gay. It could best be described as a gay hookup bar. Trying to look as natural and comfortable as possible, while avoiding as much eye contact as possible, we took turns in the bathroom. When I emerged, feeling slightly better, Craig had a bottle of Yuengling waiting for me. He already had a six or seven ounce head start on me, and stolidly glared at me to finish mine when he did.
We spent the next hour or so wandering the Dupont Circle area, getting progressively more surprised at the lack of plain old bars. Almost every place that served drinks had some kind of theme that complemented its food aspect more than anything else. Finally, no thanks to google maps on my phone, or the GPS application on Craig's phone, we stumbled across an almost invisible door along Connecticut, just south of the Circle. The place was called The Big Hunt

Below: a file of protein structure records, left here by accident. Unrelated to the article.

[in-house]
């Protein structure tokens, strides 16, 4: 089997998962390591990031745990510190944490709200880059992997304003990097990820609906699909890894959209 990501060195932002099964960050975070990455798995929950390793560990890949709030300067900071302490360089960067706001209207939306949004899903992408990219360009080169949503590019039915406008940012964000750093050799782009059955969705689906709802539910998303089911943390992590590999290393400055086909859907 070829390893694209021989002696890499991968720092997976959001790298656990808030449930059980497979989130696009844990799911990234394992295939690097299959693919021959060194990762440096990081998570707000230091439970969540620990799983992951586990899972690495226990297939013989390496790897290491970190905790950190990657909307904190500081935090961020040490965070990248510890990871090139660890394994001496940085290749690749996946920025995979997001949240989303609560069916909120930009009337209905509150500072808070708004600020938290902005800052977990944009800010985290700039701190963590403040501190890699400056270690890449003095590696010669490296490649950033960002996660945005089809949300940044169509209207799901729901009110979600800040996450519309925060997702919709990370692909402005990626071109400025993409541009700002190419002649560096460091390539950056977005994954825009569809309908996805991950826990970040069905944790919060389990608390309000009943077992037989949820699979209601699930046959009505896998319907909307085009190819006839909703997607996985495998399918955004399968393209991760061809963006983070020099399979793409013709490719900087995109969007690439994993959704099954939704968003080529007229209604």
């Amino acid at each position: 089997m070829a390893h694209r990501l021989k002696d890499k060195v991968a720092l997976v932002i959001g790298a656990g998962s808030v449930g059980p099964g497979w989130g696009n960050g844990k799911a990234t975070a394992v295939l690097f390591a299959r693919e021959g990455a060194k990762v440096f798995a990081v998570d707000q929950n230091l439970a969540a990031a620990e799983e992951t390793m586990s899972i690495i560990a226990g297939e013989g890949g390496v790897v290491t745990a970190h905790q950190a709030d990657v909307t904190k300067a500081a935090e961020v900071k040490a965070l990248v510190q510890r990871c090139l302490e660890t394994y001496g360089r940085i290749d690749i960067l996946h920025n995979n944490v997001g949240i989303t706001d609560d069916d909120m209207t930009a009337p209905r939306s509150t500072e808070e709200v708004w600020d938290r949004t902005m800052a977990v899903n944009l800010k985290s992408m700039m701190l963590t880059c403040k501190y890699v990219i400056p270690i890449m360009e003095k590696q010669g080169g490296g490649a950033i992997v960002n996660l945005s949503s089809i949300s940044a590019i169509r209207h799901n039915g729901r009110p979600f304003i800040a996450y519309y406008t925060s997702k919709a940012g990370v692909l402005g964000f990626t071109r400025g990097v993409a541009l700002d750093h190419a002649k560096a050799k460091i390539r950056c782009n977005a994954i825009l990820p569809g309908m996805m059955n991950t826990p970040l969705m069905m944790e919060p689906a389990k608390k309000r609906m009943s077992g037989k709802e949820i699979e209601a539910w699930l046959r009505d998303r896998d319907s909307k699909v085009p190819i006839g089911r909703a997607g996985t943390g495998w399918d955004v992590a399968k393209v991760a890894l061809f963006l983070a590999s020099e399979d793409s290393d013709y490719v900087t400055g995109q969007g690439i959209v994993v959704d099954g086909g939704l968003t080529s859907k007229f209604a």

, and was for the most part a loosely outdoors-themed dive, complete with scarred red vinyl booths and off-balanced formica tables throughout. There was a chandelier hanging from the high ceiling, composed almost entirely of deer antlers.
But the reason we stayed there for several rounds was their carefully selected twenty or thirty taps of American beer. Bear Republic, Stone, Dogfish Head, Clipper City, Brooklyn, Bell's, Avery, and Boulder all had beers on tap to represent them. It was the best tap selection we'd find until we got to Atlanta. We sat and talked for a while until the customary vacation wanderlust overcame us and we moved on.
We walked only a little distance down the same street and came upon another hole in the wall with wooden booths and even more rickety tables. On our initial walk to the bathroom, we went up some stairs and found that the pubbish appearance of the front of the bar belied the very active salsa dancing night that was going on in the back. We wound our way through throngs of dancing couples before going up an even longer, narrower flight of stairs to a small room with a small unmanned bar on one side, and doors to the bathrooms on the other. When I got back downstairs to the front bar, Craig had already gotten us each a pint of Sierra Nevada, but we were both convinced it was just Yuengling from a Sierra Nevada tap handle.